The -r and -R flags perform a quick measurement of current display behaviour, reports and then exits. If the -r flag is used the measurement are taken using the currently loaded calibration (Video LUT) curves, and in the case of MadVR renderer test patch display the Color Management 3dLut. If -R is use, then the uncalibrated ("raw" or "native") behaviour is measured (ie. no VideoLut or CM). Reported are:

    Black Brightness in cd/m^2
    White Brightness in cd/m^2
    The approximate Gamma
    The white point x,y chromaticity co-ordinates
    The correlated color temperature in Kelvin, and the CIEDE200 to the Black Body locus.
    The correlated Daylight temperature in Kelvin, and the CIEDE200 to the Daylight locus.
    The visual color temperature in Kelvin, and the CIEDE200 to the Black Body locus.
    The visual Daylight temperature in Kelvin, and the CIEDE200 to the Daylight locus.
    The visual color temperature in Kelvin
(for -R "raw":)
    The apparent VideoLUT entry number of significant bits.

Note that the correlated color temperature is the temperature of a black body radiator that has the closest color to the white point measured using the traditional CIE 1960 UCS space color difference formula. The correlated daylight temperature is a similar thing, except the CIE daylight locus is used. The visual color temperature values are calculated similarly to the correlated color temperatures, but using the modern CIEDE2000 color difference formula to calculate a better visual approximation to the closest temperature to the displays white point. There will be no difference between the UCS and CIEDE2000 temperatures if the display white point actually lies on the particular locus.

The -m option skips the usual process of adjusting the display monitor contrast, brightness and white point controls, and skips straight to calibration.

-o [profile.icm] Normally dispcal creates just a calibration file, which can then be used for subsequent characterization using dispread and profiling using colprof. If the -o flag is used, dispcal will also create a shaper/matrix profile. By default it will create a profile named inoutfile.icm, but a differently named file can be created or updated by specifying the name after the -o flag. If the -u flag is used with -o, then the ICC profile vcgt calibration curves will be updated.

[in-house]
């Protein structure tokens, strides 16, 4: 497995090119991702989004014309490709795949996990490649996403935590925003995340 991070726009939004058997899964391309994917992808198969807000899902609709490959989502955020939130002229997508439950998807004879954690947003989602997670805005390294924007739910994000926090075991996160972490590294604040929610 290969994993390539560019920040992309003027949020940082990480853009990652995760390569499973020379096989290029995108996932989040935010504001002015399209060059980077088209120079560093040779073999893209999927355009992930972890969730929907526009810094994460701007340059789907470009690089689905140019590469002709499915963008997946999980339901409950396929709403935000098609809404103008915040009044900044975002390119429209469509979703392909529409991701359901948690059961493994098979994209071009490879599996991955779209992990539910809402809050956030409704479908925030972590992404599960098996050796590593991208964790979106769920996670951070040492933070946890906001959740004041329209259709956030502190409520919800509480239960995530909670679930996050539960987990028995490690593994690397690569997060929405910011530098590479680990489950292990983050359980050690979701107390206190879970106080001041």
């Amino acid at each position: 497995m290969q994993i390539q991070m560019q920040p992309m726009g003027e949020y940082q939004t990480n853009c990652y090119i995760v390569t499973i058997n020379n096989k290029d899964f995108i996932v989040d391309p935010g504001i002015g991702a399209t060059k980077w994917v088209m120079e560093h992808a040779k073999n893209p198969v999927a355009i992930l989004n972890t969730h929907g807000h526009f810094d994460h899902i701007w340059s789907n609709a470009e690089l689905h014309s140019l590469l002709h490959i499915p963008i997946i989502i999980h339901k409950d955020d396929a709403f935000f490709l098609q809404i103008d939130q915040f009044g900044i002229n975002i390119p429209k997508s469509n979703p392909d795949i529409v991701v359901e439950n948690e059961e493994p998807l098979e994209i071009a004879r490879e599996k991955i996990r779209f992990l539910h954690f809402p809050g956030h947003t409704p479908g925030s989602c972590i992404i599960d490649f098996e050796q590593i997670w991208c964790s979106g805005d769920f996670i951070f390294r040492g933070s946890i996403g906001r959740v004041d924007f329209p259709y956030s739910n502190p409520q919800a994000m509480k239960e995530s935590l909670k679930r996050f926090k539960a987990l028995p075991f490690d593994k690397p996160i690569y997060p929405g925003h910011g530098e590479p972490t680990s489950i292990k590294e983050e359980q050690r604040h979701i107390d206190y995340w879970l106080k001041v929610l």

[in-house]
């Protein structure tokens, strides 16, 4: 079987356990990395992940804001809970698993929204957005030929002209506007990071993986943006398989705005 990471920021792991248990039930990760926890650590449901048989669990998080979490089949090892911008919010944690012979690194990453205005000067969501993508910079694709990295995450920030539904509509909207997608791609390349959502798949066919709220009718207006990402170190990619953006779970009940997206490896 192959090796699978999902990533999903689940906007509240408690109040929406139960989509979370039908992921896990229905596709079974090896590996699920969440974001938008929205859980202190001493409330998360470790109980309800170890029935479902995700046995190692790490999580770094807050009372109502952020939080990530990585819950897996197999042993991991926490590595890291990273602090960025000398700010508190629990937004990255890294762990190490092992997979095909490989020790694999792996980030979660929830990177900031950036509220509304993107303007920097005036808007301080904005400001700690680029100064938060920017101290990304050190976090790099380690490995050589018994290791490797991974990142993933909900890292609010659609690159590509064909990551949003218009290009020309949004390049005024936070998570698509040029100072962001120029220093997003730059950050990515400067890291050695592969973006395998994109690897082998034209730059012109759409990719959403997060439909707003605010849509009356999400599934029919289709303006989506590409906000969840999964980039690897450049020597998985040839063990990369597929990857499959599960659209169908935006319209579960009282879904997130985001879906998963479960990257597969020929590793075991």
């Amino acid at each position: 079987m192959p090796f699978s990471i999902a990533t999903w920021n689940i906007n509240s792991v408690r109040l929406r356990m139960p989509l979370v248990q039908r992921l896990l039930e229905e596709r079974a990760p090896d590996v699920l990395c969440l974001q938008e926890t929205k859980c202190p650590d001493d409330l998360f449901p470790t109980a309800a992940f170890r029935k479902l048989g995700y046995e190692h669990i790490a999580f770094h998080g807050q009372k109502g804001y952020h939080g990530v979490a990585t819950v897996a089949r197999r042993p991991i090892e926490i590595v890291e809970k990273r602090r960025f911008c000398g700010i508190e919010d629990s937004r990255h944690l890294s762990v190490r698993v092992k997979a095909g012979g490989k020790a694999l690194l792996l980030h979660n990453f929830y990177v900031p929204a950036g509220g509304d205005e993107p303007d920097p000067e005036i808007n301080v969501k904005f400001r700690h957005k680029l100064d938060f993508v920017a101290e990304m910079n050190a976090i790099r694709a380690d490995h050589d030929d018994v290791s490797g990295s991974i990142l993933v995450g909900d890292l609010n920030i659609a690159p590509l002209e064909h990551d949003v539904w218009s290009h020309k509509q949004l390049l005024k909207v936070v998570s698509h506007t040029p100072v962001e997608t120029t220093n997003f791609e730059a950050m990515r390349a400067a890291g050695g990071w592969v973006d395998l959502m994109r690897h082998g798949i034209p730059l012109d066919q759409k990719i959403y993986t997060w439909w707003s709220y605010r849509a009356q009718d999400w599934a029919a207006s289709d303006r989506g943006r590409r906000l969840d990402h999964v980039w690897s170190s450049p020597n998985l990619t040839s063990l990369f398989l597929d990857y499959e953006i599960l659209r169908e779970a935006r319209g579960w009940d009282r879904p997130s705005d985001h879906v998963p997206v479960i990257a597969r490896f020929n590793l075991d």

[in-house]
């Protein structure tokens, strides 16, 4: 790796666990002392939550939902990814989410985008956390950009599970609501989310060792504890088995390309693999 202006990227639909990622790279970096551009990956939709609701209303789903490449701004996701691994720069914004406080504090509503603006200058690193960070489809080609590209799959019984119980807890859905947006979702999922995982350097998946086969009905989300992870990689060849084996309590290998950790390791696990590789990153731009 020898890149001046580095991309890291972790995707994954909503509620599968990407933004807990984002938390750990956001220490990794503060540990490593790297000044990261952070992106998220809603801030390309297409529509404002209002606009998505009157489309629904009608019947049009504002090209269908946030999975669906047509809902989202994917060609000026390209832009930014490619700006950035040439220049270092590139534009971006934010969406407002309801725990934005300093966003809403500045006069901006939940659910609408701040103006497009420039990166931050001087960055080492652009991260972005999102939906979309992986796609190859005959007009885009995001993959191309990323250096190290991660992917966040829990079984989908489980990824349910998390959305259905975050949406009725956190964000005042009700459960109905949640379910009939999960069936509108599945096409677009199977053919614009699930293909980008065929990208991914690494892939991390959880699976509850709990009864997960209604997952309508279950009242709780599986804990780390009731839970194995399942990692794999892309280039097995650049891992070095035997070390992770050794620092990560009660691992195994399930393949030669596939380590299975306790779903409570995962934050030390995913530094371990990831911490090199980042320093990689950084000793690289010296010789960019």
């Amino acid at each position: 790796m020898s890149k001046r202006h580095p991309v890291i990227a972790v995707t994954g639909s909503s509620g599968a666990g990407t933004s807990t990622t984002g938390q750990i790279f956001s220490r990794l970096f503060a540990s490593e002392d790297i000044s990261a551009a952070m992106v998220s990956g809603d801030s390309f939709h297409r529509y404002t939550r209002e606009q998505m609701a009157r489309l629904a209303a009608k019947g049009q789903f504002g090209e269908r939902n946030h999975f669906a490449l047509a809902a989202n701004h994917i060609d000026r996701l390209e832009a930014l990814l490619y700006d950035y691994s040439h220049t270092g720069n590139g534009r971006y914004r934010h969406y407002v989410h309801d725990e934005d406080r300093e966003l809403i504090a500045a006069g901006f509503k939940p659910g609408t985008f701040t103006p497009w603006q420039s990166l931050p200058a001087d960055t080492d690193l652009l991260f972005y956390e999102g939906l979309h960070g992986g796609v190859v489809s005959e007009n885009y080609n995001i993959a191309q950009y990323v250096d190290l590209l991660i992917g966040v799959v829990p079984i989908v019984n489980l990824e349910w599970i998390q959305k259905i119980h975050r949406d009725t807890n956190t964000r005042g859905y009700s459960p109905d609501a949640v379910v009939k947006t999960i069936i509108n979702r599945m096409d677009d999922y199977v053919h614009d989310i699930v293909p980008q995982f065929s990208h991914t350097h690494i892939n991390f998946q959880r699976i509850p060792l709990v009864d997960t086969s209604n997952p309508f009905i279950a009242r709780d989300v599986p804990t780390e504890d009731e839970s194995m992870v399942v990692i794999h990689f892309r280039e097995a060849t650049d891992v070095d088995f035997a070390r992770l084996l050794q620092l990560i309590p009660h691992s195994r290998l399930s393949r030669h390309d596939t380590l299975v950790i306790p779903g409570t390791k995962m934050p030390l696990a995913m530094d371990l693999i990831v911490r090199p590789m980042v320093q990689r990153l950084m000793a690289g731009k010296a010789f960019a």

Note that if VideoLUT access is not possible for the display, that hardware calibration is not possible. dispcal will create calibration curves anyway with a warning, and if a profile is created, it will not contain a 'vcgt' tag, but instead will have the calibration curves incorporated into the profile itself. If calibration parameters are chosen that change the displays white point or brightness, then this will result in a slightly unusual profile that has a white point that does not correspond with R=G=B=1.0. Some systems may not cope properly with this type of profile. See the tutorial for a further explanation.

The -O parameter allows setting of the shaper/matrix profile description tag. The parameter should be a string that describes the device and profile. With most command line shells, it will be necessary to enclose the parameter with double quotes, so that spaces and other special characters are included in the parameter, and not mistaken for the start of another flag, or as a final command line parameter. Many programs that deal with ICC profiles use the description tag to identify a profile, rather than the profile filename, so using a descriptive string is important in being able to find a profile. By default, the profile file name will be used as the description.

-u Normally dispcal creates a new calibration file and optional profile, based on the requested targets and the response of the display. This can take a fair amount of time, particularly if a high quality level has been selected, so to speed up the process of keeping a display in calibration the -u flag can be used. This uses the same calibration targets as the previous calibration but does a smaller number of refinement passes, enough to improve the accuracy of the calibration to account for drift in the device. If the -o flag is used as well, then the ICC profile will have its vcgt tag updated with the new calibration. This keeps the profile up to date with the display. Normally dispcal -u will use the same quality level that was specified in the previous calibration, but this can be overridden using the -q flag. Any options that attempt to change the calibration target (ie. white point, brightness, gamma etc.) will be ignored. Adjustment of the display monitor controls is skipped. A profile cannot be updated if the display does not support hardware calibration (no VideoLUT access).

  Quality - Low, Medium (def), High. The -q flag determines how much time and effort to go to in calibrating the display. The higher the quality, the more test readings will be done, the more refinement passes will be done, the tighter will be the accuracy tolerance, and the more detailed will be the calibration of the display. The result will ultimately be limited by the accuracy of the instrument, the repeatability of the display and instrument, and the resolution of the Video Lookup table entries and Digital or Analogue output (RAMDAC).